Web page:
WASHINGTON—The Obama administration is convening a meeting this week to discuss efforts to counter the propaganda of the Islamic State (ISIS/ISIL) and its recruitment of Westerners to become terrorists.
The meeting scheduled for Wednesday afternoon at the Justice Department involves government officials as well as dozens of representatives from advertising and social media companies and Silicon Valley. It will be followed by a reception at the White House.
The summit reflects ongoing concerns about slick ISIS propaganda that encourages disaffected young adults to join the terror group’s cause in Syria or to commit acts of violence closer to home. Officials and private sector executives have been brainstorming ways to fight that messaging, which has often spread through social media platforms such as Twitter.
The Justice Department in the last year has brought charges against dozens of people tied to support for ISIS, many of whom were drawn to online propaganda.
“Over the past year, organizations and companies across a range of industries have asked how they might contribute to efforts to counter radicalization and recruitment activities by ISIL and other violent extremists,” the Justice Department said in a statement Tuesday.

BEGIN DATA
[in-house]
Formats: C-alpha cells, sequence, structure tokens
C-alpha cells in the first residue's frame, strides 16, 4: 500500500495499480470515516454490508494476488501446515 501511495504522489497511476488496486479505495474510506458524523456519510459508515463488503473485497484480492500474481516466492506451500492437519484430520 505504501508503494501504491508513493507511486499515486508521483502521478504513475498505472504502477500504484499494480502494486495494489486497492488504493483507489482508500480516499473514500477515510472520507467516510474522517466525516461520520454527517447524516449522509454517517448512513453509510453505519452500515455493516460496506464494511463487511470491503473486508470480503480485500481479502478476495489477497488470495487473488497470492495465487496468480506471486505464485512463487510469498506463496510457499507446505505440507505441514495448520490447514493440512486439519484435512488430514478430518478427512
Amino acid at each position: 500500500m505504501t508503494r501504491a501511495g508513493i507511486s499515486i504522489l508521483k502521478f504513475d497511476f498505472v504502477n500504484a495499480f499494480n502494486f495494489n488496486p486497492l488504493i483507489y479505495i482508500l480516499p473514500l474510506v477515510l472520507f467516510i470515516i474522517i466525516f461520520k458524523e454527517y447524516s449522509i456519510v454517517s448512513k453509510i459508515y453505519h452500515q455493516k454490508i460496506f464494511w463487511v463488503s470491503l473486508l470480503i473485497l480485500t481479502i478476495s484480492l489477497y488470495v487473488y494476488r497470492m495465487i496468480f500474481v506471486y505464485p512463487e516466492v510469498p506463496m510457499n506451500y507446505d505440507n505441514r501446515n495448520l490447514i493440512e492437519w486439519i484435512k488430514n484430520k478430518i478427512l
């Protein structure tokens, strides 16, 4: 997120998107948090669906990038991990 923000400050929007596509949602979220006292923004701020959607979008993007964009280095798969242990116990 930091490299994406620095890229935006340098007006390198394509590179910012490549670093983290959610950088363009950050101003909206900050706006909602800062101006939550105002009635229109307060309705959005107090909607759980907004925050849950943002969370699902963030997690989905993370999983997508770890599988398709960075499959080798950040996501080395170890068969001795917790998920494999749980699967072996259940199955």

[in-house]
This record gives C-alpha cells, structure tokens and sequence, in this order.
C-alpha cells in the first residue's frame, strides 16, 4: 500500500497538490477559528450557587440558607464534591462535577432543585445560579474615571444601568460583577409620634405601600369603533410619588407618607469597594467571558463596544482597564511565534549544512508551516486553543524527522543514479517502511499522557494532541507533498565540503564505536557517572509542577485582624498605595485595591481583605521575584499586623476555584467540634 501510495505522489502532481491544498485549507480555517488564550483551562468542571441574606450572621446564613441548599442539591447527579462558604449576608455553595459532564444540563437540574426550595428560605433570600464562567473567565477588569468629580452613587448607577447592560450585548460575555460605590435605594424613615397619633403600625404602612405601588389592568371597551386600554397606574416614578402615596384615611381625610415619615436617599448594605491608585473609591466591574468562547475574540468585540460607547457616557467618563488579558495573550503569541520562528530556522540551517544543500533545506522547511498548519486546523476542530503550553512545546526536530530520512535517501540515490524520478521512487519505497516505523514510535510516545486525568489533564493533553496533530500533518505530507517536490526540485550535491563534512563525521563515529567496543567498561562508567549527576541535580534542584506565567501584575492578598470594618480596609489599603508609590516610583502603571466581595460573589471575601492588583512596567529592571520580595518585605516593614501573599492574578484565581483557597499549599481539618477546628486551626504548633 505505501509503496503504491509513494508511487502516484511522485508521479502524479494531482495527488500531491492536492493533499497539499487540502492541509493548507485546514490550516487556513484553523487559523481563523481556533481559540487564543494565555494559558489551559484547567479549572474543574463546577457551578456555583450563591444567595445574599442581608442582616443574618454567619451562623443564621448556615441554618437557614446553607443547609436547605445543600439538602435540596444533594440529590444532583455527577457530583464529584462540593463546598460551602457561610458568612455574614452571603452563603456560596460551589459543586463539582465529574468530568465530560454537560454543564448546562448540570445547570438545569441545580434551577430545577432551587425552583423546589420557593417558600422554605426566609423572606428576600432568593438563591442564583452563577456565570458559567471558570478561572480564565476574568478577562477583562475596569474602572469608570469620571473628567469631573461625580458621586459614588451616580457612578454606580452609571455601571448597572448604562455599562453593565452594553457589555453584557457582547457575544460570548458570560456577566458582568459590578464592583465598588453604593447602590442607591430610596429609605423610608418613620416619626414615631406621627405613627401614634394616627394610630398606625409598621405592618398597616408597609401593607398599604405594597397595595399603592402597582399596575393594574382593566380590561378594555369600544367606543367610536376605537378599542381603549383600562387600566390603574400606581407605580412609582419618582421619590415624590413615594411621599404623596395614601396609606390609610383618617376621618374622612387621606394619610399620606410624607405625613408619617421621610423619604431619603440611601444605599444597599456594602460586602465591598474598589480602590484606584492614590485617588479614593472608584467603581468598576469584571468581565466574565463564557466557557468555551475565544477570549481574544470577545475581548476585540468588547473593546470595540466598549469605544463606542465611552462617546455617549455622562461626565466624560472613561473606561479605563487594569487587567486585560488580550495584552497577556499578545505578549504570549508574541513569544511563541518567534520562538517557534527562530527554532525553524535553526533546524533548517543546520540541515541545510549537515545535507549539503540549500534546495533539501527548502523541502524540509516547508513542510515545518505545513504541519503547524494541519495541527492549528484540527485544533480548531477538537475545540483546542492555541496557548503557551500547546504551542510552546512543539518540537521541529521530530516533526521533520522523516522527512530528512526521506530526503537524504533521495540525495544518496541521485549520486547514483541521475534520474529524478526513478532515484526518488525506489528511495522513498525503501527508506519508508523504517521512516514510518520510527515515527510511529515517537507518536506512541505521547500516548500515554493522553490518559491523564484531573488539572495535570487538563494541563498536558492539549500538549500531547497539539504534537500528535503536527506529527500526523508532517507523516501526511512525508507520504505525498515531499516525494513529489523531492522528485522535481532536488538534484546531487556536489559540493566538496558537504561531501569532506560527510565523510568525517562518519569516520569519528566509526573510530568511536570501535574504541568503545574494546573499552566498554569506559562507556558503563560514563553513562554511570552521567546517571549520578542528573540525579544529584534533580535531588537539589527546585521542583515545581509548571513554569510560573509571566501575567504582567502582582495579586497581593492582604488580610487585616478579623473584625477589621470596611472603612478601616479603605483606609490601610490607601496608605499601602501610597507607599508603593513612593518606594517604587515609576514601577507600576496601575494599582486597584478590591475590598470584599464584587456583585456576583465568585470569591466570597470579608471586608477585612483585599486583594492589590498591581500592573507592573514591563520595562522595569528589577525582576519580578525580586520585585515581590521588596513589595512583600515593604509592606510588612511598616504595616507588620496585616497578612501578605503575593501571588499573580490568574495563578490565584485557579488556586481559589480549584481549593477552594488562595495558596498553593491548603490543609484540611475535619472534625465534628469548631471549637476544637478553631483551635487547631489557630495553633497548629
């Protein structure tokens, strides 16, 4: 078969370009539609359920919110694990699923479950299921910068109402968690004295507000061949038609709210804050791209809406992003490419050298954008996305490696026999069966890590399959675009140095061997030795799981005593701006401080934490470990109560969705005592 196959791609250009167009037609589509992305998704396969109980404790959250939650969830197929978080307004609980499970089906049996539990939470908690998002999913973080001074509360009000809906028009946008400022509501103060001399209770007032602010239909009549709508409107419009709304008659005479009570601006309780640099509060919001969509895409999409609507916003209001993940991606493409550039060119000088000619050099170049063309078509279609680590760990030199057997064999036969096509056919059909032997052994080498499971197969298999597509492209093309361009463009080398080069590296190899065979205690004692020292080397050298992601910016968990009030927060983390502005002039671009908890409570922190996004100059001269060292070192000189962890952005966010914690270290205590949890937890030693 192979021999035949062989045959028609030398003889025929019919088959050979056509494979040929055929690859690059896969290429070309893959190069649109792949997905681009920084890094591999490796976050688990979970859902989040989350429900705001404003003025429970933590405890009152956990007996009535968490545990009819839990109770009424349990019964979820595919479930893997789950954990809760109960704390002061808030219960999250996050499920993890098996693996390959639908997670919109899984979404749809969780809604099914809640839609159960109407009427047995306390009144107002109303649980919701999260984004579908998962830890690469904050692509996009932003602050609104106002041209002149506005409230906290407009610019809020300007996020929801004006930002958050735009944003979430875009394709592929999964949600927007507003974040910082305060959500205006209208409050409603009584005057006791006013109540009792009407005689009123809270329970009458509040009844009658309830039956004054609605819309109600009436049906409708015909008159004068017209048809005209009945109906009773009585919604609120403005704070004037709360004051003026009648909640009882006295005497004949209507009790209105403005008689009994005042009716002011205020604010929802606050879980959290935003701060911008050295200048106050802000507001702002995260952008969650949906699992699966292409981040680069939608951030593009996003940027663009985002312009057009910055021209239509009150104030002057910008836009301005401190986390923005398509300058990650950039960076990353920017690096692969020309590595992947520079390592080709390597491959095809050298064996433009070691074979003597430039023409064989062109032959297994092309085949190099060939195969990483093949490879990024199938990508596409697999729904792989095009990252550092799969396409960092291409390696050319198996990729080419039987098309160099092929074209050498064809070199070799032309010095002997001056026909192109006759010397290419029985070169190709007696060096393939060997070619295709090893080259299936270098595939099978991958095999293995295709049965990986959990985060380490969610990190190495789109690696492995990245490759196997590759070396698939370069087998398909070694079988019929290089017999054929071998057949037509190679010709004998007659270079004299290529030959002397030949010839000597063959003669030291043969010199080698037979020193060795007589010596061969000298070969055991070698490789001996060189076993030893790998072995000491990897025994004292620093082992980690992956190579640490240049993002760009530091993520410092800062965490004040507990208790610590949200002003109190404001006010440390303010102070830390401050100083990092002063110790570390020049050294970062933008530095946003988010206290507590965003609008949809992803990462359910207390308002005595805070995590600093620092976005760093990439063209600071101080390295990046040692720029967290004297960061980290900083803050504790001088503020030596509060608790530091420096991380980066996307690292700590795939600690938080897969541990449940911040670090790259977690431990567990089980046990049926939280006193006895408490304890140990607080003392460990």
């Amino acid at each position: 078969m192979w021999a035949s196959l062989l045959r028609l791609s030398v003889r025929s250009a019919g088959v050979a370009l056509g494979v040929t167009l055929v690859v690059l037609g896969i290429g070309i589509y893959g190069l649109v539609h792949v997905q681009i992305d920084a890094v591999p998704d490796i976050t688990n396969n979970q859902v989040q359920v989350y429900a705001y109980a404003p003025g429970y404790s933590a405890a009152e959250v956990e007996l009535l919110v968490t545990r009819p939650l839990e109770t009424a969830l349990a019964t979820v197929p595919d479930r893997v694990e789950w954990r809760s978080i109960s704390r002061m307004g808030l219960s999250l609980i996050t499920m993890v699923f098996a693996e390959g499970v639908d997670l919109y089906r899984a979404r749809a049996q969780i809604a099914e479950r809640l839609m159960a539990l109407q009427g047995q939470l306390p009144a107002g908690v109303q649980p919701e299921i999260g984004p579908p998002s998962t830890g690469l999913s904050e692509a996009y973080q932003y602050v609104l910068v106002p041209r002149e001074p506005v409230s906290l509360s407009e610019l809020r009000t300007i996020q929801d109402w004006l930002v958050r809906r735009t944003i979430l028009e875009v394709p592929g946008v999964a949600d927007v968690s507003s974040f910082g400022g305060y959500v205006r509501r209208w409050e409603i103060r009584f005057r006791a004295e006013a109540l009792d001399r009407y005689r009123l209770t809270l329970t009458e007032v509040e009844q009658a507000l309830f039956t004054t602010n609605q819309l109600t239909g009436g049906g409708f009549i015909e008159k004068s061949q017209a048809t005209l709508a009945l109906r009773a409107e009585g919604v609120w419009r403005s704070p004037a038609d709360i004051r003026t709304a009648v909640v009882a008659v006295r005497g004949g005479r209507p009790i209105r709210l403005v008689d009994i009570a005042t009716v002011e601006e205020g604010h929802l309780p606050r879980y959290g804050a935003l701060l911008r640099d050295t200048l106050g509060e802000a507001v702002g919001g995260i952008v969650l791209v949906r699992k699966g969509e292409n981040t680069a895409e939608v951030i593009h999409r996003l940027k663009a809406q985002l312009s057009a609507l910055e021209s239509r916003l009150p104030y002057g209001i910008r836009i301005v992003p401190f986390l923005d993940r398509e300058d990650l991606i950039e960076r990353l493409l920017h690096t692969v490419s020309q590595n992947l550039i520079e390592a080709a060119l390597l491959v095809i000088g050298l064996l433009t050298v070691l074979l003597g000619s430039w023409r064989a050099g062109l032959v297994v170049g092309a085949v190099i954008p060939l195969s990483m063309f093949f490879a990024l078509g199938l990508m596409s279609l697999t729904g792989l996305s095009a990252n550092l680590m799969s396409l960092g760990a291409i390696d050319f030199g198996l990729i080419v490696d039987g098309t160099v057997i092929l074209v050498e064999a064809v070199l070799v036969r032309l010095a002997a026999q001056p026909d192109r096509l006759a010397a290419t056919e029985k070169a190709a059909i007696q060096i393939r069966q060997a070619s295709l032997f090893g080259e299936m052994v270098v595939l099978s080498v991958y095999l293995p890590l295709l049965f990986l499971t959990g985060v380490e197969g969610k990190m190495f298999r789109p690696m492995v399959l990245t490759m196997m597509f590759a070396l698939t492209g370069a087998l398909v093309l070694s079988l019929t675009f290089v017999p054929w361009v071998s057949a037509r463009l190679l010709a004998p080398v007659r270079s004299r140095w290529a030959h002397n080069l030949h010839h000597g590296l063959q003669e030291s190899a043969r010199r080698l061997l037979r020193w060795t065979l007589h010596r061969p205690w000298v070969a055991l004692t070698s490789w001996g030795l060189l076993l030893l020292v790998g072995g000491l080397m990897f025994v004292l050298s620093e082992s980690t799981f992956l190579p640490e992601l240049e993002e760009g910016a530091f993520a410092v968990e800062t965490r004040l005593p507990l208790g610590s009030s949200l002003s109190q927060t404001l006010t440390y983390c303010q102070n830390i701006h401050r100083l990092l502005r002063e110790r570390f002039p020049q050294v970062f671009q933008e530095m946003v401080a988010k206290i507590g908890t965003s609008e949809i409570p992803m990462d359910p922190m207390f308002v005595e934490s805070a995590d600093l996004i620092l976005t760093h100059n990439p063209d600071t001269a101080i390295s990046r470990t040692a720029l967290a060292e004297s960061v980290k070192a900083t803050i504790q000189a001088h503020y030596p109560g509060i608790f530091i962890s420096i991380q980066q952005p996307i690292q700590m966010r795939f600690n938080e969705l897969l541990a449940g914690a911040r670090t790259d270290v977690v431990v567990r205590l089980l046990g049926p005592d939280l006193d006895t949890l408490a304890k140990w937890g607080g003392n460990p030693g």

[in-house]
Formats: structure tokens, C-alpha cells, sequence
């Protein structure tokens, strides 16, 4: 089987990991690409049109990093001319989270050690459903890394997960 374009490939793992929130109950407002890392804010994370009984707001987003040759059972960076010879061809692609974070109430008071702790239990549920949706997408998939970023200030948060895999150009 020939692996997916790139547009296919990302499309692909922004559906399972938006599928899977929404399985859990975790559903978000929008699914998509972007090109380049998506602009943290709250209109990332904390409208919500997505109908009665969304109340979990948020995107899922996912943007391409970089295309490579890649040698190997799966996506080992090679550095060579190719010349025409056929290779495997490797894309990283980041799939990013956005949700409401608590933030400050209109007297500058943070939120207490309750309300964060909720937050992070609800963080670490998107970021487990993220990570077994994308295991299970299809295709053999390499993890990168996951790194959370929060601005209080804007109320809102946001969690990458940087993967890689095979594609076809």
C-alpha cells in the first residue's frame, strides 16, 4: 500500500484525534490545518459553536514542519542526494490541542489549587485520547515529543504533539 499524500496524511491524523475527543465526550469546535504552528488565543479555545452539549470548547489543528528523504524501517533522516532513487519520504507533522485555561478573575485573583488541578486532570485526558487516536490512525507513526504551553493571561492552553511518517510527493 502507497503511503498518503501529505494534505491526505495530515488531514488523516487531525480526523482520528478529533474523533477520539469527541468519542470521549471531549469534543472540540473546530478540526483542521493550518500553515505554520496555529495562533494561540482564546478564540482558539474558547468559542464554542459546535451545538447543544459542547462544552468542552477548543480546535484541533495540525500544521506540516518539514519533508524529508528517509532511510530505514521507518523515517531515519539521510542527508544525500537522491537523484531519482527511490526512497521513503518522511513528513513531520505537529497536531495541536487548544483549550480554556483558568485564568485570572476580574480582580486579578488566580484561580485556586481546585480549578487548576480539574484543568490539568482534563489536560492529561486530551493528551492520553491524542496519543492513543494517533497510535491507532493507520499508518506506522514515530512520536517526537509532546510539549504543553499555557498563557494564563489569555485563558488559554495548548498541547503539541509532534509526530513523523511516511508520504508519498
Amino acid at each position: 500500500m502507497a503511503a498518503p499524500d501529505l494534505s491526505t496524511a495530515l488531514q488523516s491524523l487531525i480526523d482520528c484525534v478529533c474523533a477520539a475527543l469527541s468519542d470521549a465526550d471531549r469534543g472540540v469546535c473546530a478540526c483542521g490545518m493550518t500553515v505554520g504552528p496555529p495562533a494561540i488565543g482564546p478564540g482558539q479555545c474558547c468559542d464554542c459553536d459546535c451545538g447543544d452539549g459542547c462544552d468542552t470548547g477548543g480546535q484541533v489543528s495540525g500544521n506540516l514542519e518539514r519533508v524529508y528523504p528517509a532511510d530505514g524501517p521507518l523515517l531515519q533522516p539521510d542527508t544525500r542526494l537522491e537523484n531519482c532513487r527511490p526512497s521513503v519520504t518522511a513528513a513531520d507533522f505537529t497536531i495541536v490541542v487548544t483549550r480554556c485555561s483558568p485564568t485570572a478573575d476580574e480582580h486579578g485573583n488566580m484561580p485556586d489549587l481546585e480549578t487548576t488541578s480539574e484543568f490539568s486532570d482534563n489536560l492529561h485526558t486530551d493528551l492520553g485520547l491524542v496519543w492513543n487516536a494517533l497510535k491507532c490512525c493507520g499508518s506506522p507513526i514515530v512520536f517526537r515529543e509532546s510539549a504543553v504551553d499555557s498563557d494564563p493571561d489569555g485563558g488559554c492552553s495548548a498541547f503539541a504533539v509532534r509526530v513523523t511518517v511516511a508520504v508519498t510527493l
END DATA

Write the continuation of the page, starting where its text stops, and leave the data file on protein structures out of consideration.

The government recognizes that the private sector has “a crucial role to play in developing creative and effective ways to undermine terrorist recruiting and counter the call to violence,” the statement said.
The meeting takes place amid an ongoing technology encryption clash that has divided the Obama administration and Silicon Valley, though a government official said the meeting had nothing to do with that topic and was planned long before the current flare-up between the Justice Department and Apple Inc. over access to a locked iPhone became public last week in a California court.
In that matter, a federal magistrate has ordered Apple to help the FBI gain access to a phone used by one of the gunmen in the December terror attack in San Bernardino. The company is expected to file a written objection on Friday.